A Michigan plastic injection molding plant received a huge fine following the death of a worker. The worker was crushed while performing maintenance and another employee cycled the machine resulting the fatality. A willful set of violations including basic lockout tagout was cited. Such an unfortunate death with two sets of lives forever changed. The man who was killed had a family. They have to go on without their father and husband due to such a preventable incident. Unfortunately, there is another side to the incident. The other employee who thought they were doing a typical job by turning on the machine, I would suspect, has a different approach to safety and the job now. In many training seminars, I talk about that even though a process may not be the individuals fault there will be a level of remorse if it leads to an injury. I use this thought process especially when training fork truck operators. When a fork truck comes into contact with a pedestrian, the pedestrian loses every time. As a fork truck operator, they should always be as hyper-aware of pedestrians as possible. It could be the pedestrian’s fault for stepping out into traffic without looking, but the operator of the fork truck will have the remembrance of the incident. Injuries affect all workers in some ways. Safety is very much about not only the individual, but the team effort. In the above news story, it is a shame that the lack of company policy and enforcement led to this situation that forever changed two families.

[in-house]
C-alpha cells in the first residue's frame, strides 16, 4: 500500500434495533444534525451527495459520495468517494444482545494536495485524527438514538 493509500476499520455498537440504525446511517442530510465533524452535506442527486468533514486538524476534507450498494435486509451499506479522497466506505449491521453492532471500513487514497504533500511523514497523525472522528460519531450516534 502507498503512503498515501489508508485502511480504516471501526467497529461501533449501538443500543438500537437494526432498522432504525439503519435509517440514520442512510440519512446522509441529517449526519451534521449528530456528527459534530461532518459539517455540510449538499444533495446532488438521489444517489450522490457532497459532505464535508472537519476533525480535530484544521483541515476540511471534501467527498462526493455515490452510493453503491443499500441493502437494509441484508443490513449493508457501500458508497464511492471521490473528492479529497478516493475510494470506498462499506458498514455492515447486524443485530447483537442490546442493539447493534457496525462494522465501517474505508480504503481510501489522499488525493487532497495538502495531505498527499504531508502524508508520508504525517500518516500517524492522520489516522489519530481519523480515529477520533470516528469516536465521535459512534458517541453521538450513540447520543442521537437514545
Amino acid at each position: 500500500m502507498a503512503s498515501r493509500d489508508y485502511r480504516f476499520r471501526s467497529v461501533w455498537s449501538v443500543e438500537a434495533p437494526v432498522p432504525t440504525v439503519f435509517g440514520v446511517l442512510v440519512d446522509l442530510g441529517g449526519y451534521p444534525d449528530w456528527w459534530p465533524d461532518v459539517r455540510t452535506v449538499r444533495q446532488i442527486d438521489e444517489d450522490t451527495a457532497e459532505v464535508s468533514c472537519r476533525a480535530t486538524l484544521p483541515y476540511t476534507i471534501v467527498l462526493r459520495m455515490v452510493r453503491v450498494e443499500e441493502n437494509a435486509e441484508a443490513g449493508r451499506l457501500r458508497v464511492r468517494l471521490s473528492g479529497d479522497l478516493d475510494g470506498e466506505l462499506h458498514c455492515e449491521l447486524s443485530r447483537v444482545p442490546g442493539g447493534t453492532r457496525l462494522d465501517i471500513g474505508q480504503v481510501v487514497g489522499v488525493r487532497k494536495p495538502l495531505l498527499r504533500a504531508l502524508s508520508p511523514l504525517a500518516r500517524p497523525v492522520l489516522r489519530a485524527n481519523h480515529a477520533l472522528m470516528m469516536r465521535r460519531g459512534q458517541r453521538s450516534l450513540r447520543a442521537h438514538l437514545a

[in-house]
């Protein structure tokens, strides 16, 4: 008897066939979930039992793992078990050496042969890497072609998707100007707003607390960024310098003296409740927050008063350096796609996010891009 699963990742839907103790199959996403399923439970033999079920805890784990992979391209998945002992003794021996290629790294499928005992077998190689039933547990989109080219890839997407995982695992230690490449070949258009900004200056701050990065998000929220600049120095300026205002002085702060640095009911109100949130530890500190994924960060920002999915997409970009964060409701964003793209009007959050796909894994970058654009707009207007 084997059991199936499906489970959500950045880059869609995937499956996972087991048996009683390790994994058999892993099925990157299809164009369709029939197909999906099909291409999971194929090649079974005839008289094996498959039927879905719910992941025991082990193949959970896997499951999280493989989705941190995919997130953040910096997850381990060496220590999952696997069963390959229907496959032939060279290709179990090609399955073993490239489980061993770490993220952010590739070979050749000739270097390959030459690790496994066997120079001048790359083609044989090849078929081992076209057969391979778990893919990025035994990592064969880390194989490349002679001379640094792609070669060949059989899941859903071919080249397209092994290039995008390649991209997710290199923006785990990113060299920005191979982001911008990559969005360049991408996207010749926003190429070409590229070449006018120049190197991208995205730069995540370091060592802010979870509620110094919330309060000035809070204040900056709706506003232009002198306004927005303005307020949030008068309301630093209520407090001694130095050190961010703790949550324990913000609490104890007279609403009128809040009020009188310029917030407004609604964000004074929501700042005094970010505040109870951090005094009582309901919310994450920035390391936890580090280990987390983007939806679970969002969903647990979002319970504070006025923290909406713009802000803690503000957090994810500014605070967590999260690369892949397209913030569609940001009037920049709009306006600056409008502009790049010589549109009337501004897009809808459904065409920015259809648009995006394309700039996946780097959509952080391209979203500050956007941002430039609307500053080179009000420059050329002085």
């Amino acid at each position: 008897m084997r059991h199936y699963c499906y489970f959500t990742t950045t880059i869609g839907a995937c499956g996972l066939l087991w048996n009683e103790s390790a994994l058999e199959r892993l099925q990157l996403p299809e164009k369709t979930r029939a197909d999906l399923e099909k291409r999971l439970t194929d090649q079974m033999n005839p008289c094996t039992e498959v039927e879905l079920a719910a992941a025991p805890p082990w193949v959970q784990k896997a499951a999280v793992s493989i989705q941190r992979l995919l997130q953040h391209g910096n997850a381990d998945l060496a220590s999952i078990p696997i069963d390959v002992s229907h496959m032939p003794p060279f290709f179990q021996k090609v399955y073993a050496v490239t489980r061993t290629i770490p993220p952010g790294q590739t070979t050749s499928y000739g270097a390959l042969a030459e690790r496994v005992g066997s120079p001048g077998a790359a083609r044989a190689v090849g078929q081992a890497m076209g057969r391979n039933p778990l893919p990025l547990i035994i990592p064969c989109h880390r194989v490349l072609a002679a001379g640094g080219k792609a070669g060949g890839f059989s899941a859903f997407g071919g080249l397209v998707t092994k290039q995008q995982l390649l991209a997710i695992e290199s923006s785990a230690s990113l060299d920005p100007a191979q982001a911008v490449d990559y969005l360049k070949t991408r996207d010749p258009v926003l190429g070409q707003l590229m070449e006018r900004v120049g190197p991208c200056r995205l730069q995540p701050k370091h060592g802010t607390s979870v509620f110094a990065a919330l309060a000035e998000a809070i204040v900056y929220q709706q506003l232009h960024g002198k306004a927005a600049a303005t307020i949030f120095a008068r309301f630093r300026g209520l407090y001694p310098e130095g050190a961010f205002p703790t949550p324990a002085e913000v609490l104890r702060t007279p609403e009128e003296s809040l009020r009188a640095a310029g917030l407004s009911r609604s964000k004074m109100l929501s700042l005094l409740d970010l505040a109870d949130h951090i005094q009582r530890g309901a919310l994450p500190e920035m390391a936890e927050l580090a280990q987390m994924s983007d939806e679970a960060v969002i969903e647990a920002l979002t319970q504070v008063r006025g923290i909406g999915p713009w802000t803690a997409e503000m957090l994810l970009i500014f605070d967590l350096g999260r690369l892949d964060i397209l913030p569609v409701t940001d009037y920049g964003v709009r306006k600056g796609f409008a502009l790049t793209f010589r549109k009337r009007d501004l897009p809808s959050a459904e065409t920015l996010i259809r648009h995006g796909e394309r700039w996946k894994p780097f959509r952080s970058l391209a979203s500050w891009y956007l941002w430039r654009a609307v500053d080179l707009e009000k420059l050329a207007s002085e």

On a separate note, the fine was for 558K while the revenue for that company was estimated at 35M. That equates to 1.6% of the revenue as a fine.
A New Hampshire company was fined for exposing employees to chemicals. The particular chemical was methylene chloride which is a specifically listed chemical in the OSHA regulations There have been many claims that OSHA should be granted the availability to quickly make updates to their chemical listing of specific chemical safety. In this case, this chemical was already listed. A listed chemical has significant regulations of how to monitor and protect employees. The company in question was previously cited by OSHA. For what? Chemical issues. It seems that some have difficulty understanding that the law is the law.
A house bill requests that employers have the opportunity to abate OSHA findings before getting fined. This is an interesting idea that an employer could receive a reduced fine by quickly fixing issues. It does beg the question, though, would some employers use it as an excuse to ignore safety issues. If they know they can fix it after it is cited, would they delay making the right decisions. I have also pondered the question of when the next evolution of OSHA will require full-time onsite officers for companies much like some USDA, FDA, or even accounting firms have today.
Better late than never, I guess. April is/was distracted driver month. This is such an important topic for both workplace drivers and at home. It is important that employers adopt a program that outlines its safe driving practices. At home, it is important that parents not only explain the necessity for not texting and driving but also set the example and hold teenaged drivers accountable. Again, an accident can affect more than one life. Texting can wait, it is not worth the risk.